Buying furniture does not have to be a stressful or painful activity. In fact, it can actually be a bit fun when you know how to distinguish the quality pieces from those destined for the dumpster. The following guide will hopefully demystify the inner workings and construction of furniture so you can focus on picking out the perfect color, print, and texture for your home.
Your furniture sets the mood, tone, and overall feel of your home just as your wardrobe conveys these same exercises about you. Upholstered furniture is perhaps the most telling sign of these characteristics as the use of color, design, and texture come into play more here than with any other type of furniture. Pieces that generally fall into the 'upholstered' category include chairs, sofas, love seats, sectionals, and sofa beds. This guide is designed to make your decision less daunting by eliminating some technical terms and giving you some insight into what lies benefit the cloths and cushions.
Woven Fabric Covers
Woven fabric means simply that the fabric is woven by a machine that interlaces two yarns running at right angles to each other. The most widely used group of decorative upholsteries sold in the United States consist of woven fabrics. These woven fabrics can be natural, such as linen and cotton, or man-made fibers like polyester and olefin. In most cases, fabrics are blends of various fibers like the popular cotton-polyester blend. The most popular types of weaves are as follows:
O Jacquard weaves are fabrics with differently colored yarns or fibers woven into highly decorative designs. These weaves are most often found in traditional furniture styles.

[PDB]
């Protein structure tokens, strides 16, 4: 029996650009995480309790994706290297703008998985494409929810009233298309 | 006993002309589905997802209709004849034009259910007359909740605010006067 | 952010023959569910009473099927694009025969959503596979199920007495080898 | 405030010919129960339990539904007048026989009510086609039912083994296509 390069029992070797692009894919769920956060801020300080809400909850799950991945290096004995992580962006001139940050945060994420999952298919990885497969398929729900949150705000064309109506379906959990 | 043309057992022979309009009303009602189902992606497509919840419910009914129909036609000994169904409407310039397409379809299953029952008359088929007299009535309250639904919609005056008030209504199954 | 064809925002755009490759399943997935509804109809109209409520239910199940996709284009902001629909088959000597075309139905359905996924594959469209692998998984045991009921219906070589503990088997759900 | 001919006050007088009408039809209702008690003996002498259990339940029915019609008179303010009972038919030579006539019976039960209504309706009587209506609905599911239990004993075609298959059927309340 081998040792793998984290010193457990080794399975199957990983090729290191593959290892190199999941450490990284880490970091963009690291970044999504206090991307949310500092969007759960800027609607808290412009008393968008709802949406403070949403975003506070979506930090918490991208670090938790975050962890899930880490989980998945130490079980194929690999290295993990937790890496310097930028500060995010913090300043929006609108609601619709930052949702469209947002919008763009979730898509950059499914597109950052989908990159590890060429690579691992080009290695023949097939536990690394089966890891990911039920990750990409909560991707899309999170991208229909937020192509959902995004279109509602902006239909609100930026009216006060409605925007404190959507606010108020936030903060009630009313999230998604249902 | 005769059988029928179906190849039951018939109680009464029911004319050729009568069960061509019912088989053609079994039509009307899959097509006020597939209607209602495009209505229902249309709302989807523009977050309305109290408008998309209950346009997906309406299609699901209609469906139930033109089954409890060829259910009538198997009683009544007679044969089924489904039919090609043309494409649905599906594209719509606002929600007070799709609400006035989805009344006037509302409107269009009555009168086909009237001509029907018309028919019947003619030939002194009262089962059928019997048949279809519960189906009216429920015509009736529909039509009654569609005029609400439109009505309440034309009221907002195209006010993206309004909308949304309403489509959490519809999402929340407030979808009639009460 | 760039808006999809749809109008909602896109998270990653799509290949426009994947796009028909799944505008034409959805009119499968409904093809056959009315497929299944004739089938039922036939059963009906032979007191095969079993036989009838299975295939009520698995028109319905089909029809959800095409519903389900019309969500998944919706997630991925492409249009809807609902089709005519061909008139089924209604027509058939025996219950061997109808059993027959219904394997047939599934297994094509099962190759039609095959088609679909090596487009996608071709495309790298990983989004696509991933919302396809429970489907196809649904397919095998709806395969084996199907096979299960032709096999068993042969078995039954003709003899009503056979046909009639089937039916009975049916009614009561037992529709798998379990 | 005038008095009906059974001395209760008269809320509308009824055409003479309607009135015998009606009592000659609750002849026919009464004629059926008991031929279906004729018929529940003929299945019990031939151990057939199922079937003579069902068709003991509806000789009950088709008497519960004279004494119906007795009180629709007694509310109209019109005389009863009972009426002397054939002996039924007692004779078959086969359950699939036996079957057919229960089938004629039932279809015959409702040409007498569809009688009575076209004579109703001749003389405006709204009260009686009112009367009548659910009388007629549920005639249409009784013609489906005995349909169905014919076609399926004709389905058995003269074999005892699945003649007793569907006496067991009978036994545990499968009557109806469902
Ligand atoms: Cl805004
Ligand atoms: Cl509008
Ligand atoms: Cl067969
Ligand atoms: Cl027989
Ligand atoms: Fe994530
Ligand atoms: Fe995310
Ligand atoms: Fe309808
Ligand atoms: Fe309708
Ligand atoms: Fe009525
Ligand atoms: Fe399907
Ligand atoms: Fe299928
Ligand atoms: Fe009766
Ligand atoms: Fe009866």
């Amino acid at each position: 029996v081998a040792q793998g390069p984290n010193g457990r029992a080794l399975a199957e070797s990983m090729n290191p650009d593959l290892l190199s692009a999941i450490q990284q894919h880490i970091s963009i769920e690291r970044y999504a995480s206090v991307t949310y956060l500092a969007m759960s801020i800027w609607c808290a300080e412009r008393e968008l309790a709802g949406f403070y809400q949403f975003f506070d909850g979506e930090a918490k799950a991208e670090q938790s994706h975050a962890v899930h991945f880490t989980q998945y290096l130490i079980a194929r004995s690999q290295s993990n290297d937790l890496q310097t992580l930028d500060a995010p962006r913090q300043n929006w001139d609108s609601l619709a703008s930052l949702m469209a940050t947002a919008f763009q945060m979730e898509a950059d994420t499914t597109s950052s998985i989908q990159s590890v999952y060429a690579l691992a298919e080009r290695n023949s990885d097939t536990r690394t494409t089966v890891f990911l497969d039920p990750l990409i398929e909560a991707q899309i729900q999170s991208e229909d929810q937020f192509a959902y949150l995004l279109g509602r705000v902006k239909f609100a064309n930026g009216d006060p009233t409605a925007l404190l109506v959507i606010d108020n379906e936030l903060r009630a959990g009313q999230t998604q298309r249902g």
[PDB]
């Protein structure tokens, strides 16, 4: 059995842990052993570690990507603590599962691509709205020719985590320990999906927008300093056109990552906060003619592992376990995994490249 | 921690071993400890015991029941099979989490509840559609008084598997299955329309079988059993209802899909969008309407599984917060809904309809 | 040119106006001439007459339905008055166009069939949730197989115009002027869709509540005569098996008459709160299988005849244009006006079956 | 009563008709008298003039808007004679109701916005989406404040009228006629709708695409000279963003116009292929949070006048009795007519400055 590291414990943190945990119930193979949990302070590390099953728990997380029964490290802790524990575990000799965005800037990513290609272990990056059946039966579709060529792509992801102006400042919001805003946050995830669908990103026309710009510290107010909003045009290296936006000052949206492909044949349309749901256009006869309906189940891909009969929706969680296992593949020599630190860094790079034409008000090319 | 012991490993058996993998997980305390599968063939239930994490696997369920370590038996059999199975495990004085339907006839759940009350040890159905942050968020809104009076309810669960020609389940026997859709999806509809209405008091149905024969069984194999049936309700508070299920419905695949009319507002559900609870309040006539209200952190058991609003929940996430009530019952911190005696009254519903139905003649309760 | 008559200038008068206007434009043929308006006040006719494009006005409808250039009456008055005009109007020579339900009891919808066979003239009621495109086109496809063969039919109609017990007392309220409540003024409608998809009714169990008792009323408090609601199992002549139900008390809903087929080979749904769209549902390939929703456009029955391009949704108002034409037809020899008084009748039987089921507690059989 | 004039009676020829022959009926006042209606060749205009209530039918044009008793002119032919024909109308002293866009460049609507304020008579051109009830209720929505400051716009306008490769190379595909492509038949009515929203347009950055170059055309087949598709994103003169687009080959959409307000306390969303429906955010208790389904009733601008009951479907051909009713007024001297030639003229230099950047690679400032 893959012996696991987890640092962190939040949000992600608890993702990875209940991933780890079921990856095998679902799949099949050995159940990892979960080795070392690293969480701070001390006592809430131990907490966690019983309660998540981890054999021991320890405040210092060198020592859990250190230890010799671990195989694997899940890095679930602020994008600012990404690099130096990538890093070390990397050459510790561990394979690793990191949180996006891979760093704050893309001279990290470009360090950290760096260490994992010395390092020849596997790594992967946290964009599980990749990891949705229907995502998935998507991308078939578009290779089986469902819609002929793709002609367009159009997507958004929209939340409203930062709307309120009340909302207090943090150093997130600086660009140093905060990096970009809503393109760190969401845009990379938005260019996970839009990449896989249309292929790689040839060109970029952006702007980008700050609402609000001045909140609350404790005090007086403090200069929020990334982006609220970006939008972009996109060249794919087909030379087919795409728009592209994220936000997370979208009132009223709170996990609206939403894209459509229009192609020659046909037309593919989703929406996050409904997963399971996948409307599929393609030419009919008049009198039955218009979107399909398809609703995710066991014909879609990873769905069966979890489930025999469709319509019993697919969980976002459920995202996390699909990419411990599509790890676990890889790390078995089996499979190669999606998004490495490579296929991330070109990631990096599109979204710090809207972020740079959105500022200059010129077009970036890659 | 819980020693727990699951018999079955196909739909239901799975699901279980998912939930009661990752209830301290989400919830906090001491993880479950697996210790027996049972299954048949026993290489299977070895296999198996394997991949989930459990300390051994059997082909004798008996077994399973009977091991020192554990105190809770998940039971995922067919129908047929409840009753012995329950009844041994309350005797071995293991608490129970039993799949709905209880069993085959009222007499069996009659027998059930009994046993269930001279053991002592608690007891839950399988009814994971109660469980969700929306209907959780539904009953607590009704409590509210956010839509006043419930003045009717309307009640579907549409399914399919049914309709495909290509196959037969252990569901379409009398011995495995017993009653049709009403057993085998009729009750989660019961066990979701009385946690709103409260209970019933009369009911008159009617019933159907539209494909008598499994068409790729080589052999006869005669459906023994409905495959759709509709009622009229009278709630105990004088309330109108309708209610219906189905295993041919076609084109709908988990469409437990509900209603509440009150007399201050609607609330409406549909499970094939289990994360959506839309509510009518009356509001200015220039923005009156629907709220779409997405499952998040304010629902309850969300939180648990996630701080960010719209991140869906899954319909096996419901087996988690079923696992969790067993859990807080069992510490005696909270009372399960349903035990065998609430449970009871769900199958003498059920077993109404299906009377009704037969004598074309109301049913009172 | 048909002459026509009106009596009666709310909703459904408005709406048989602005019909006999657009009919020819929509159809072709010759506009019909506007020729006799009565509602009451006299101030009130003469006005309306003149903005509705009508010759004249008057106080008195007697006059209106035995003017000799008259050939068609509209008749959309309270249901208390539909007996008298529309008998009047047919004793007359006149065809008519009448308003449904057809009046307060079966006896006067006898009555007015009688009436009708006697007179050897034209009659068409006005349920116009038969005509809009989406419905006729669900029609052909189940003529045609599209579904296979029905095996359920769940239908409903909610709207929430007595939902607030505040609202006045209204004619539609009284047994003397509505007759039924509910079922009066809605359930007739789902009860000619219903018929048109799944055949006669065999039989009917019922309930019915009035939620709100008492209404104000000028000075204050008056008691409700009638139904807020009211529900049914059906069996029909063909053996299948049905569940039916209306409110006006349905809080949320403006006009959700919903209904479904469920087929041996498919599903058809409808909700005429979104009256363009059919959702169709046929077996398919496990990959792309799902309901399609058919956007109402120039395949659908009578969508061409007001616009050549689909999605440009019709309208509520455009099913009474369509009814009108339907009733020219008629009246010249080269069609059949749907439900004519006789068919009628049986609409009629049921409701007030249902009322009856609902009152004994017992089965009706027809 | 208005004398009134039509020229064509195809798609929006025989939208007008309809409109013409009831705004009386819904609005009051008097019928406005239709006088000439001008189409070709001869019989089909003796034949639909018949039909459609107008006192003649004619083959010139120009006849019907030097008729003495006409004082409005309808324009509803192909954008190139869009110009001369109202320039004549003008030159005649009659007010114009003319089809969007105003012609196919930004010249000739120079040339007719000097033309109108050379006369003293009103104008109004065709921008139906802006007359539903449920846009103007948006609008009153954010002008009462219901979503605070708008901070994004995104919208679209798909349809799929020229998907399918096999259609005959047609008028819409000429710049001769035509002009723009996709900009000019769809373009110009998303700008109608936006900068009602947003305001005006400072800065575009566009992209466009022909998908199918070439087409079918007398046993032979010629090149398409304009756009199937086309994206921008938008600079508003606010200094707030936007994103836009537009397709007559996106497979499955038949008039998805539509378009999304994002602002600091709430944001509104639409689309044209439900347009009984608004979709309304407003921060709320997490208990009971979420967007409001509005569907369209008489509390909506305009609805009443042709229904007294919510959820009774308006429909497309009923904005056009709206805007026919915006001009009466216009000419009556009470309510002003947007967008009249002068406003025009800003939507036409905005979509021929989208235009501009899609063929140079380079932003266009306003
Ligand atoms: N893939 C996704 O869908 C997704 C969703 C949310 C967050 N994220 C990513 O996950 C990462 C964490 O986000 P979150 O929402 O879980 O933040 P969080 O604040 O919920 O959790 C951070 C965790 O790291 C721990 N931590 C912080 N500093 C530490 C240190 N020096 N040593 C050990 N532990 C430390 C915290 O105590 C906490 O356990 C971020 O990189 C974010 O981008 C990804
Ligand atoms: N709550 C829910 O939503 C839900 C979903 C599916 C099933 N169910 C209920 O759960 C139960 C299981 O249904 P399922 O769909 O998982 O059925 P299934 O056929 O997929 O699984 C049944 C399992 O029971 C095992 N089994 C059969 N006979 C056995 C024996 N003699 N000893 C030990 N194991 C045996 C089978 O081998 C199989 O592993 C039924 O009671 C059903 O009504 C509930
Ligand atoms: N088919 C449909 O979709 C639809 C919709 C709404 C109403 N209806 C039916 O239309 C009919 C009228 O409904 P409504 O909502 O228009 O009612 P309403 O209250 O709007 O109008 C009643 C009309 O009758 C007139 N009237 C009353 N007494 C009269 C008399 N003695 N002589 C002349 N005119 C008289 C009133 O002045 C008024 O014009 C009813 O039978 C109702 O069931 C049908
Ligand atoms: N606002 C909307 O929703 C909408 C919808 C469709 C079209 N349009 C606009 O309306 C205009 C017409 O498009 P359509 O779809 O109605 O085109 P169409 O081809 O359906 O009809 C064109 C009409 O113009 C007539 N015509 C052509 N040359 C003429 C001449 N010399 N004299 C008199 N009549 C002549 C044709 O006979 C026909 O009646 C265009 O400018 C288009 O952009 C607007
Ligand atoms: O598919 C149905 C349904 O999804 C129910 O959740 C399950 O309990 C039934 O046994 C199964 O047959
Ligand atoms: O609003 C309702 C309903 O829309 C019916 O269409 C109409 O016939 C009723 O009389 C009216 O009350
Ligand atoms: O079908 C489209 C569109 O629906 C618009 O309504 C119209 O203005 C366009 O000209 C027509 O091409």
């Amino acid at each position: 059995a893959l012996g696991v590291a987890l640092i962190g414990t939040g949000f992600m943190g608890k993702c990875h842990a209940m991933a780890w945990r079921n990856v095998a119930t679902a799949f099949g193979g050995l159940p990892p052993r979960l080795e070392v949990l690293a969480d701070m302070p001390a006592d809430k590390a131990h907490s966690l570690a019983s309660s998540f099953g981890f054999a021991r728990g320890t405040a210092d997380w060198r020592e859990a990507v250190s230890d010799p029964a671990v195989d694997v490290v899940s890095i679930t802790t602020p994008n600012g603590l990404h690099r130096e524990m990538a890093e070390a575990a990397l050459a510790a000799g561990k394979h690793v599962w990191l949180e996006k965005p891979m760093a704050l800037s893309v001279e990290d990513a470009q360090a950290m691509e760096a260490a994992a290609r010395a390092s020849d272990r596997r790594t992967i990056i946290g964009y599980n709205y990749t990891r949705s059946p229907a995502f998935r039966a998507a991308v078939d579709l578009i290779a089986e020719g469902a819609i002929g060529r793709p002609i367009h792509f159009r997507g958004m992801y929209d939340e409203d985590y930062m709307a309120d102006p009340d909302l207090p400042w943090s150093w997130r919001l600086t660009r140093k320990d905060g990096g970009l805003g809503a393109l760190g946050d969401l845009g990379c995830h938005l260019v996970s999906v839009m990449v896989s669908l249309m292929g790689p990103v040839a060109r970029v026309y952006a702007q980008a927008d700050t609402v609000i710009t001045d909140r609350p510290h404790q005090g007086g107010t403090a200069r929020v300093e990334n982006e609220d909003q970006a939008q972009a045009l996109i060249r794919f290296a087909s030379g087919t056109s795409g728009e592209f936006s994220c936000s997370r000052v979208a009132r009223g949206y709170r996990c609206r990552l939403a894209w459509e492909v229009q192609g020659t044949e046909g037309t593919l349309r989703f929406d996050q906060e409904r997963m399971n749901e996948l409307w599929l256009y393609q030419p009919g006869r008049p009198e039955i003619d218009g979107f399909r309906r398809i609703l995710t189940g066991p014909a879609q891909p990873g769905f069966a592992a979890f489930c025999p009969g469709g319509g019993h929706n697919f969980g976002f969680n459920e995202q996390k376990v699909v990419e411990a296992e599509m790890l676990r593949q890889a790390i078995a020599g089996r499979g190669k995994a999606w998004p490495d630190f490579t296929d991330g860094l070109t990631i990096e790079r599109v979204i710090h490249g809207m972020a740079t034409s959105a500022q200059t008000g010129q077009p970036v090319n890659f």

O Pile fabrics have loops or cut fibers standing up densely from the surface to form a three-dimensional texture. Depending on color and design, pile fabrics can be suitable for traditional or contemporary furniture.
O Textured fabrics are woven from yarns that have been processed to give them more bulk, crimp, stretch, or otherwise altered. Chenille is an example of a very popular textured weave. Textured fabrics are often woven to resembble antique, homespun cloth.
O Plain-woven fabrics consist of one color with their character resulting from the type of yarn or fiber used. Depending on the texture, plain weaves can be used on formal or informal furniture and with a variety of styles.
O Printed fabrics are first woven and then printed with a decorative design. Chintz and polished cotton are examples of fabrics that are often used for prints, although textured fabrics with blends of nylon, rayon, cotton, and polyester fibers are also often printed.
Non-Woven Fabric Covers
Non-woven fabrics are produced by the bonding and or interlocking of fibers. These fabrics can be made by mechanical, chemical, thermal, or solvent means, or with an adhesive, or any combination of these. Examples of non-woven fabrics include:
O Vinyl , which may or may not be laminated to a fabric backing. Vinyls are preferred on furniture that is subject to hard usage. Also called Naugahyde®, vinyl is often thought of as a substitute for leather, and can be printed in a variety of patterns.
O Flocked fabrics are made by gluing pieces of cut fibers onto a flat woven cloth base. These fibers form a three-dimensional surface much like pile. Flocked velvet is an example of this kind of fabric.
O Knitted fabrics are made by interlooping one or more sets of yarns. This is a reliably inexpensive way of manufacturing fabric.
O Suede-like fabrics , such as Ultrasuede® are often used in decorative upholstered furniture covers to give the look and feel of genuine suede, without using animal hides and usually at less cost.
The construction and inner workings of an upholstered piece of furniture can be as mysterious as an episode of Murder, She Wrote (ask your Grandma). But hidden under the decorative fabric or cover lies the secret to the piece's overall function, comfort, and longevity. No need to call Angela Lansbury in order to solve this case, read on as we forget what makes your chair or sofa tick.